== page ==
BANGKOK (AP) — Guerrilla soldiers from Myanmar’s Karen ethnic minority burned down a government military outpost on Friday after capturing it without a fight when its garrison fled, a senior Karen officer said.
The position is approximately 15 kilometers (nine miles) from a larger camp that the Karen National Liberation Army stormed and burned 10 days earlier. The KNLA is the armed wing of the Karen National Union, the main political organization representing the Karen minority, whose homeland is in eastern Myanmar.
The Karen and the Kachin in northern Myanmar are the two major ethnic armed organizations that have allied themselves with the movement against the junta that took power in Myanmar after the army ousted the elected government of Aung San Suu Kyi in February.
The role of the ethnic fighting groups has become more important as the number of people joining street protests in Myanmar’s cities and towns has declined, in large part due to deadly violence increasingly used by security forces to suppress them. Hundreds of demonstrators and bystanders have died.
There is now daily fighting between the government and the military forces of the Karen and the Kachin.
A shadow National Unity Government formed by the junta’s foes announced this week the formation of a “People’s Defense Force” intended to serve as a precursor to a “Federal Union Army” of democratic forces including ethnic minorities, underlining the major rule they may play.
Video provided to The Associated Press showed KNLA soldiers on Friday inside the U Thu Hta base -– a group of wooden buildings and trenches cut into a forest -– inspecting mortar shells left behind by the government military. The camp is close to the Salween River, which marks the border with Thailand.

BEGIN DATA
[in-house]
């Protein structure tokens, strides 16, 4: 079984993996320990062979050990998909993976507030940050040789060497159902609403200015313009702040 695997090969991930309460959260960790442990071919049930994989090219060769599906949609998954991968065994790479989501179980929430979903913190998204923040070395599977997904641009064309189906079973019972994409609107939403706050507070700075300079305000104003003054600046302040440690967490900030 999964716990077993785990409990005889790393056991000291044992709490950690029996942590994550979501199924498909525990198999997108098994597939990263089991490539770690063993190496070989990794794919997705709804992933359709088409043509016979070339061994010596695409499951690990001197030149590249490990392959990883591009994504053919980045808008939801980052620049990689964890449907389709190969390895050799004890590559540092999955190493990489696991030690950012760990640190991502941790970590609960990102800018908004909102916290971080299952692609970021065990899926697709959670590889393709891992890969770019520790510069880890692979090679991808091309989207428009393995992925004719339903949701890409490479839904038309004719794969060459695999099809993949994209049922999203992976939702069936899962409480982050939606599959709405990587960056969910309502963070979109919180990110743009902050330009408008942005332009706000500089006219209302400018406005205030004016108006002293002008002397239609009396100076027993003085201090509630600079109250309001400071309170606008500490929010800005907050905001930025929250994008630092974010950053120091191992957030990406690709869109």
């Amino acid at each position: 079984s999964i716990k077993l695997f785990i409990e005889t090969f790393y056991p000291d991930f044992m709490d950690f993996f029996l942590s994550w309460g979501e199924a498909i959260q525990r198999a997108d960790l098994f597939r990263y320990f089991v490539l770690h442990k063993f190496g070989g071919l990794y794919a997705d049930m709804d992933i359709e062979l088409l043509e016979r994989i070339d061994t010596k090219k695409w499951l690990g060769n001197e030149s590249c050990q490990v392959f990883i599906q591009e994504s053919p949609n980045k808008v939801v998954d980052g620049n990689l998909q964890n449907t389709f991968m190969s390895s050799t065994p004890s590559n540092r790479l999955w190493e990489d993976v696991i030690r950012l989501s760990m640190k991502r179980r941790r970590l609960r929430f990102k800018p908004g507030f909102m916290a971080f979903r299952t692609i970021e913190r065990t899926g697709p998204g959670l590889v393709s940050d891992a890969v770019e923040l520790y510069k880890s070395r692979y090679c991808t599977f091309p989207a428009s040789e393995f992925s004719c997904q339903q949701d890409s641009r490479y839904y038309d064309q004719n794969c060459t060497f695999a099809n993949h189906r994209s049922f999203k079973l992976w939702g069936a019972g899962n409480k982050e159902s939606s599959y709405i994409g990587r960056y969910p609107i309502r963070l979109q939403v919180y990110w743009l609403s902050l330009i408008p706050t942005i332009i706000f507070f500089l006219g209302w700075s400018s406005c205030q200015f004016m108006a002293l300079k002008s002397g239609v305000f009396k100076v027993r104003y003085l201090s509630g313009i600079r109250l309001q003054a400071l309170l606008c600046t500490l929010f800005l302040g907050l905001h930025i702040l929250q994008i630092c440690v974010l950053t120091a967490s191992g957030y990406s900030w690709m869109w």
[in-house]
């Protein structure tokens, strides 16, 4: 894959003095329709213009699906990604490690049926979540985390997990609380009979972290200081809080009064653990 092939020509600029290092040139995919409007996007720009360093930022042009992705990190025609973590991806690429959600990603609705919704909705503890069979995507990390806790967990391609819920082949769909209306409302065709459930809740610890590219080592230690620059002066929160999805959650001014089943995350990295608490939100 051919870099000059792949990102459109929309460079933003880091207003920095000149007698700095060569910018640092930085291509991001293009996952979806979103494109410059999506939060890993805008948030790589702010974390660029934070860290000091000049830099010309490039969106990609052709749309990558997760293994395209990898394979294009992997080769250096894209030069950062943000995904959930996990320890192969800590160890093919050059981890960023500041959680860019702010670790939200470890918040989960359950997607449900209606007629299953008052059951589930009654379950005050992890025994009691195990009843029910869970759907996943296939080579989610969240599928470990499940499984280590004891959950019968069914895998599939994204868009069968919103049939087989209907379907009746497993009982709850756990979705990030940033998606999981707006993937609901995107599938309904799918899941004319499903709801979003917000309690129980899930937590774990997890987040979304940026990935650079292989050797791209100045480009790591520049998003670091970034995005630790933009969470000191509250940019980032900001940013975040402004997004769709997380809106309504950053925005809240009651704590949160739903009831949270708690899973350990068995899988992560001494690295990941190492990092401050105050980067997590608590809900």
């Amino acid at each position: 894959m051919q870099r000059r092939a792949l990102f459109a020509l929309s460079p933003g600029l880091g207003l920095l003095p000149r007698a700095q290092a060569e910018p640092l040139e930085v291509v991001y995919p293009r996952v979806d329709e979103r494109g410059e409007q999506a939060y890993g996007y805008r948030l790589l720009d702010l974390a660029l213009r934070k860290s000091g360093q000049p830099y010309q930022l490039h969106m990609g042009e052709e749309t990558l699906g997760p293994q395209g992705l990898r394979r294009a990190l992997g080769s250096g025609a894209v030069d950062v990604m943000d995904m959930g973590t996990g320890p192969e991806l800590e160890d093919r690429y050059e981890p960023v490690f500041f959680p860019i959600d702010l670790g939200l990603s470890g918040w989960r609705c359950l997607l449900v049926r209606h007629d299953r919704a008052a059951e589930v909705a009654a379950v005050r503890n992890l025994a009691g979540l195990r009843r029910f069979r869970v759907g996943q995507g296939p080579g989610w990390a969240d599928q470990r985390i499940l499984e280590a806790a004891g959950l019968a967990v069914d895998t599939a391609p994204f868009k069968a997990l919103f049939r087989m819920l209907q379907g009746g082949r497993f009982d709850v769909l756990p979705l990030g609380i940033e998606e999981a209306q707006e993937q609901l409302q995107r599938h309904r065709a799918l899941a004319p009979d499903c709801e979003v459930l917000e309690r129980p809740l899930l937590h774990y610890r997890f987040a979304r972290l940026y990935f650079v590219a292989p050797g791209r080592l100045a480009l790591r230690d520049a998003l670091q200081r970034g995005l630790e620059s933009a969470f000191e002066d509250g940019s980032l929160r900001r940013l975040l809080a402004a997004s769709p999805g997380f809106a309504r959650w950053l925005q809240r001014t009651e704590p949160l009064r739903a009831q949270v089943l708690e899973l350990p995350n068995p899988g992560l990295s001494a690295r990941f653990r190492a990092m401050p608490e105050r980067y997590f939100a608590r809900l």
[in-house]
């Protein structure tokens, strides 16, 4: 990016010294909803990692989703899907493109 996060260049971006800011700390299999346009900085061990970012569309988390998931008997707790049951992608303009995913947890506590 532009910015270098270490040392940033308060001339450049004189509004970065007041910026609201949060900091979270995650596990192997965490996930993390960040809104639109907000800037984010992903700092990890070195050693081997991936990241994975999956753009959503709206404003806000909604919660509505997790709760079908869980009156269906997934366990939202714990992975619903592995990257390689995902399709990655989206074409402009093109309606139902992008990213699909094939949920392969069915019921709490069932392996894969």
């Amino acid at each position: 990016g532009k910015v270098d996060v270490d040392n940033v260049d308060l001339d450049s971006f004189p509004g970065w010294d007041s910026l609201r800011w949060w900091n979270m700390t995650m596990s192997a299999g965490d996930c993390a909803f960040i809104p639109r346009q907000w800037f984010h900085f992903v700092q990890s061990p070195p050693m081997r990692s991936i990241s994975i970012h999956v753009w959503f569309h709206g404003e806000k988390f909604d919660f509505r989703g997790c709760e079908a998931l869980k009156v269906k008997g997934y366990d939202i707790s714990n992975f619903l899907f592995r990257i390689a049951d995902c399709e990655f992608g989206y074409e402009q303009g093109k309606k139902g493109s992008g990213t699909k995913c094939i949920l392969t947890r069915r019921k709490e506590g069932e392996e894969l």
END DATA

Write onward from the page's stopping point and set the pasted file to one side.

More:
“Yesterday our troops fired a few shots and today when we approached there was no one there, so we just entered,” KNLA Maj. Gen. Ner Dah Mya said by phone Friday.
Fighting between the guerrillas and the Myanmar army has been increasing since last year but escalated after the military’s seizure of power.
The Karen National Union has been fighting for greater autonomy for the region for decades. It has denounced the February coup and given shelter to opposition supporters evading arrest. As well as confronting the army on the battlefield, the KNLA has reportedly been training hundreds of young activists from the cities in the rudiments of guerrilla warfare.
The attack raised the likelihood of retaliatory air strikes by the Myanmar military and a surge of refugees trying to flee into Thailand. Myanmar military jets have launched around 30 attacks since the end of March, targeting Karen villages as well as KNLA positions, according to aid groups active in the area.
Several thousand people crossed the Salween River into Thailand in April but Thai authorities insisted they go back to Myanmar.
The U.N. Office for the Coordination of Humanitarian Affairs said last week that 40,000 people have been newly displaced in Karen territory by intensified fighting between the government and the KNLA, and by “indiscriminate attacks” by Myanmar’s army on civilian areas.
Many of the displaced villagers have been hiding out in jungles, caves and valleys.